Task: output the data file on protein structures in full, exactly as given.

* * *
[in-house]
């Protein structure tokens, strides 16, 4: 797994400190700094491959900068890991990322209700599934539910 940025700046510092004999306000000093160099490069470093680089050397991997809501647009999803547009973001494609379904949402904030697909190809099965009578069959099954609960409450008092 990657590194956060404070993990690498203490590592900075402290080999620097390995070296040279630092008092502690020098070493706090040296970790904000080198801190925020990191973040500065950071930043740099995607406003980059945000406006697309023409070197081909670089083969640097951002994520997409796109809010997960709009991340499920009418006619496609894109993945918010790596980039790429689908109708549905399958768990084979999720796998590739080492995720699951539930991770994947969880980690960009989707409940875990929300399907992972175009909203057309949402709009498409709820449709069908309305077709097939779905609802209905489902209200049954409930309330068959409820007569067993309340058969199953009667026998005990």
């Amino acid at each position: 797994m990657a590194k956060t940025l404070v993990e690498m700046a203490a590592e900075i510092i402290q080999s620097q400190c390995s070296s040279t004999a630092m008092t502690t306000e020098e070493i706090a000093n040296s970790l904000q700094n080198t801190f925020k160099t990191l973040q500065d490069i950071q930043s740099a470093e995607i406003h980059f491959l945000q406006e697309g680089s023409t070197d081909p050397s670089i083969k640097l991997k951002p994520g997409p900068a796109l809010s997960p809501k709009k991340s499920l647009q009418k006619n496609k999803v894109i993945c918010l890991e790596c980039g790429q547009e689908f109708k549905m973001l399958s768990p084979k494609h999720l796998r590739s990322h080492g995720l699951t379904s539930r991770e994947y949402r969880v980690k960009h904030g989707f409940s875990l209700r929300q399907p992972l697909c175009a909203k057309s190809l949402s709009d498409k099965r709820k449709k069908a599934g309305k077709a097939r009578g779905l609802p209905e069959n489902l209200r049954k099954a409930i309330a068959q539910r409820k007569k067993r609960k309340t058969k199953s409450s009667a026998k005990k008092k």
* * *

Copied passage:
[in-house]
């Protein structure tokens, strides 16, 4: 797994400190700094491959900068890991990322209700599934539910 940025700046510092004999306000000093160099490069470093680089050397991997809501647009999803547009973001494609379904949402904030697909190809099965009578069959099954609960409450008092 990657590194956060404070993990690498203490590592900075402290080999620097390995070296040279630092008092502690020098070493706090040296970790904000080198801190925020990191973040500065950071930043740099995607406003980059945000406006697309023409070197081909670089083969640097951002994520997409796109809010997960709009991340499920009418006619496609894109993945918010790596980039790429689908109708549905399958768990084979999720796998590739080492995720699951539930991770994947969880980690960009989707409940875990929300399907992972175009909203057309949402709009498409709820449709069908309305077709097939779905609802209905489902209200049954409930309330068959409820007569067993309340058969199953009667026998005990």
């Amino acid at each position: 797994m990657a590194k956060t940025l404070v993990e690498m700046a203490a590592e900075i510092i402290q080999s620097q400190c390995s070296s040279t004999a630092m008092t502690t306000e020098e070493i706090a000093n040296s970790l904000q700094n080198t801190f925020k160099t990191l973040q500065d490069i950071q930043s740099a470093e995607i406003h980059f491959l945000q406006e697309g680089s023409t070197d081909p050397s670089i083969k640097l991997k951002p994520g997409p900068a796109l809010s997960p809501k709009k991340s499920l647009q009418k006619n496609k999803v894109i993945c918010l890991e790596c980039g790429q547009e689908f109708k549905m973001l399958s768990p084979k494609h999720l796998r590739s990322h080492g995720l699951t379904s539930r991770e994947y949402r969880v980690k960009h904030g989707f409940s875990l209700r929300q399907p992972l697909c175009a909203k057309s190809l949402s709009d498409k099965r709820k449709k069908a599934g309305k077709a097939r009578g779905l609802p209905e069959n489902l209200r049954k099954a409930i309330a068959q539910r409820k007569k067993r609960k309340t058969k199953s409450s009667a026998k005990k008092k």